- The Washington Times - Saturday, June 15, 2002

Pakistan's rugged tribal areas, a near-lawless territory that has offered refuge to many Taliban and al Qaeda fighters and perhaps even to Osama bin Laden himself is known with good reason as a land of hatred, betrayal and mistrust.

By extending operations into Pakistani territory in search of elusive al Qaeda and Taliban fugitives, the U.S.-led anti-terrorist coalition has crossed the line in its war on terror, in this case literally.

On the Pakistan side of the border, U.S. advisers are helping Pakistan troops track suspected fugitives. Here, Pakistan is having some success, having arrested several hundred Taliban and al Qaeda, including a few who claim to be American citizens.

On the Afghan side of the border, about 1,000 U.S. Special Forces troops and 400 British marines have been searching for months, with little success.

Most of the Taliban and al Qaeda fighters are thought to have fled into Pakistan or are operating in small groups in the border region.

The border between Afghanistan and Pakistan is known as the Durand Line and has long and remarkable history.

The second British-Afghan war (1878-1880) left Britain in a position to block Afghan imports, including metals and weapons, from colonial India.

The British were afraid that the Afghans' fight for independence would serve an example for others. They pressed Afghanistan hard into signing a border-demarcation agreement.

The delegation, headed by Sir Henry Mortimer Durand, arrived in Kabul in September 1893.

According to the treaty, Afghanistan had to renounce its claims to the territories of Pashtun tribes and relinquish vast territories, including the Khyber valley, many strategic mountain ridges and passes to British India, which includes present-day India and Pakistan.

Britain in turn ceded to Afghanistan a narrow, patch of land, the Wahan Corridor, a narrow panhandle that extends to the Chinese border.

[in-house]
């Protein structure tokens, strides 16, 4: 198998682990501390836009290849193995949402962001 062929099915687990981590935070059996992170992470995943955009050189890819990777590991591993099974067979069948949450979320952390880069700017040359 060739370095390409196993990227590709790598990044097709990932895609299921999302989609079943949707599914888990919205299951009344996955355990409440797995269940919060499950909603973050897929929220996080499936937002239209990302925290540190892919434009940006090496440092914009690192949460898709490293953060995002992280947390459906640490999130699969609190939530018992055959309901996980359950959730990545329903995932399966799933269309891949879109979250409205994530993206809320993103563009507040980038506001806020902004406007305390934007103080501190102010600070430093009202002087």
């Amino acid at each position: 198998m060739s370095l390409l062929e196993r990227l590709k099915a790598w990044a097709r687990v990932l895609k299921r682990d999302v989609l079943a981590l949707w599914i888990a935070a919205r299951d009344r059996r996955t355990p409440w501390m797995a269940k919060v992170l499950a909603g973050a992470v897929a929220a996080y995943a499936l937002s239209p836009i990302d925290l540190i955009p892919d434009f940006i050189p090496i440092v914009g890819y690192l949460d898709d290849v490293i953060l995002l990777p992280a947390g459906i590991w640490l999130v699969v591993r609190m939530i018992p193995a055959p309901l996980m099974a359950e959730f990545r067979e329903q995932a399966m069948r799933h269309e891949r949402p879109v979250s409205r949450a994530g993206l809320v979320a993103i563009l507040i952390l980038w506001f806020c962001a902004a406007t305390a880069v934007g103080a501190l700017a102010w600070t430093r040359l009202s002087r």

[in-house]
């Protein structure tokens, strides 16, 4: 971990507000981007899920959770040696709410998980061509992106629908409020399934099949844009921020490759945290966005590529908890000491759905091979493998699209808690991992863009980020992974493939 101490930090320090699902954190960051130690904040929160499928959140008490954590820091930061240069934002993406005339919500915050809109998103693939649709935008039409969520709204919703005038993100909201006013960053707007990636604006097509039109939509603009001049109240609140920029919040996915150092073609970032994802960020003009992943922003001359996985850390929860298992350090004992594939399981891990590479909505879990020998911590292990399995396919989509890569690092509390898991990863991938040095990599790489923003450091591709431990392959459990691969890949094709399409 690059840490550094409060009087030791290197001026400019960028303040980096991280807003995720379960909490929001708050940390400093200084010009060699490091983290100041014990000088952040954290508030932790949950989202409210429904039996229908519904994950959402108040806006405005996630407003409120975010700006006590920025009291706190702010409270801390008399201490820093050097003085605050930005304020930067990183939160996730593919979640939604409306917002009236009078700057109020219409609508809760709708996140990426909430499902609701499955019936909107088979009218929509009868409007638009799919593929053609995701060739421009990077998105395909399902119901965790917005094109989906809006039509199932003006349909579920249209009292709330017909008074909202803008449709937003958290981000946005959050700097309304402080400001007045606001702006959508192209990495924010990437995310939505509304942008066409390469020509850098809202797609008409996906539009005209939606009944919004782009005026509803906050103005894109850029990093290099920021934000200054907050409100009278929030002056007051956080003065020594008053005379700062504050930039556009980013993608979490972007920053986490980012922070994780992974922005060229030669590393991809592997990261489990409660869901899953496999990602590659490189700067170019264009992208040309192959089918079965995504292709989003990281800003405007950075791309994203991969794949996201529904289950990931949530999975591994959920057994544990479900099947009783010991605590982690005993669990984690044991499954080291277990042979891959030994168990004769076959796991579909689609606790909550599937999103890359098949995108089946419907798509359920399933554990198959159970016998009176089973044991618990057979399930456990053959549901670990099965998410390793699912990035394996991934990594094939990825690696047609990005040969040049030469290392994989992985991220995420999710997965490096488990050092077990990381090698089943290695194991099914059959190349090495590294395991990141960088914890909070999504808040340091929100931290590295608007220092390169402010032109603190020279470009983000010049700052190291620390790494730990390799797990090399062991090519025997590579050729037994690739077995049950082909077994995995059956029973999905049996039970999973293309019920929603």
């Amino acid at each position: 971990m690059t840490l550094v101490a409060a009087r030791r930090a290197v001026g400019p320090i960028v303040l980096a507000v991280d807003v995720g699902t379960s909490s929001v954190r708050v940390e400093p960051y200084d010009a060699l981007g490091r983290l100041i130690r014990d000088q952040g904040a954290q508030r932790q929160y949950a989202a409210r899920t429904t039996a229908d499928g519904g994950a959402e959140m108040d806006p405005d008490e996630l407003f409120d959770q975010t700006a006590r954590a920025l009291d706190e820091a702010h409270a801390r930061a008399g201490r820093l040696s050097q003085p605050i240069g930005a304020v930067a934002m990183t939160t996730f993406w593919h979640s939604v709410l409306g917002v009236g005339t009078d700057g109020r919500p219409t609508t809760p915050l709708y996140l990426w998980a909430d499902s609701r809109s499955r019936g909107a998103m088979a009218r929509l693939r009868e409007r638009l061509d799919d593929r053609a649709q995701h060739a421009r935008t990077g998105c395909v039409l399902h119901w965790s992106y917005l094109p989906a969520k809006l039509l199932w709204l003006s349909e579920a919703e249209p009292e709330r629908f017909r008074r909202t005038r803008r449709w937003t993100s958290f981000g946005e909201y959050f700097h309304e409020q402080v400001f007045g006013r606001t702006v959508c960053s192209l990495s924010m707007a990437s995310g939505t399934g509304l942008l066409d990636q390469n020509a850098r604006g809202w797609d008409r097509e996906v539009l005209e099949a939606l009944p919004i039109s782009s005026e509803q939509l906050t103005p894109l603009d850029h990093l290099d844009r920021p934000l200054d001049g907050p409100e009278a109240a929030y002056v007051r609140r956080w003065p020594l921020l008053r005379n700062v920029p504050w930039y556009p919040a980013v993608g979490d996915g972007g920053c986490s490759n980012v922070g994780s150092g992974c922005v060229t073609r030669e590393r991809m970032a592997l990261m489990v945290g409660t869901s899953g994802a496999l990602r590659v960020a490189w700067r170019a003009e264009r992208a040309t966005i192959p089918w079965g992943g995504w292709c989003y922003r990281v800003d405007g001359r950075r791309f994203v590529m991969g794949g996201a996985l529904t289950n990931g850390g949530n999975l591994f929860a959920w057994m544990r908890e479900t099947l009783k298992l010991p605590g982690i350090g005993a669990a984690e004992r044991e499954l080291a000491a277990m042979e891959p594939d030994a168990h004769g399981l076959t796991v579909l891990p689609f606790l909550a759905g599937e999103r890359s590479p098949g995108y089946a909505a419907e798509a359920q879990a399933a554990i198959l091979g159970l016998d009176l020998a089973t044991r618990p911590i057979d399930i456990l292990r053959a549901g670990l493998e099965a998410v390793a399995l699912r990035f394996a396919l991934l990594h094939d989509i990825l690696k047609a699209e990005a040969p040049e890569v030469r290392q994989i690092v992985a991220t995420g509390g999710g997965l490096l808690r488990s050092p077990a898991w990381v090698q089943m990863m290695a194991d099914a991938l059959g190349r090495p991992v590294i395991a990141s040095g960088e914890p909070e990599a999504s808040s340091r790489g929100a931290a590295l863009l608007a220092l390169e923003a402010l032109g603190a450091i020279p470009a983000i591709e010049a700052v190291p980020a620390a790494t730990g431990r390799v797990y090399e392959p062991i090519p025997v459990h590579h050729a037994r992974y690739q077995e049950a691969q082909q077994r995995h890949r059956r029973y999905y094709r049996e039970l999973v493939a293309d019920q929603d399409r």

At the time, it created a buffer zone between British India and imperial Russia, which was driving through Central Asia toward "the warm seas," the Indian Ocean, the dream of all rulers of Russia since Peter the Great.

The timing couldn't have been better for the British. At the time, the situation inside Afghanistan was very shaky for King Abdur Rahman Khan. His troops were preoccupied with suppressing an uprising of Hazara tribes in central Afghanistan. A few years earlier, he had cruelly crushed an uprising of Gilzai tribes in the south and couldn't count on their support.

Facing still another war with Great Britain and uncertain political prospects at home, King Abdur Rahman had to sign the border agreement, but he refused to sign the attached maps depicting the border.

Nevertheless, the British with their maps had managed to implement a "divide-and-rule" strategy that turned a military defeat at the hands of the Afghans into a political victory.

By drawing the border, the British created a time bomb that kept local tribes fighting each other. Conflict exploded many times in bloody uprisings, taking thousands of lives and causing tensions that continue today between Afghanistan and Pakistan.

One will not find a map printed in Afghanistan depicting territory, known today as Pakistan's Northwest Frontier Province, as part of Pakistan.

Instead, it is marked as a "Free Tribes Zone" or even "Free Pashtunistan."

The border, called the Durand Line after the British official, cut through the Pashtuns Afghanistan's largest ethnic group often dividing the same tribes between the two countries.

For example, the Waziri tribe is divided between Pakistan's Waziristan and Afghan Paktika province. The Tanai live in Pakistan and near Khost in Afghanistan. The Mohmand tribe also lives on both sides of the Durand Line.

Pakistan's North West Frontier Province (NWFP) consists of the following tribal districts: Khyber, Mohmand, Kurram, Bajaur, North and South Waziristan, and Orakzai.

All three major branches of the Pashtun tribes are represented in NWFP with the total strength of the Pashtun population more than 3 million.

The major tribes of the province are Mohmand, Waziri, Afridi, Shinwari, Khatak, Yusufzai, Kharoti and Tanai, with many others represented in smaller numbers. Each tribe is divided into a complicated structure of clans and has its own military organization, or "lashkar," of tribal fighters.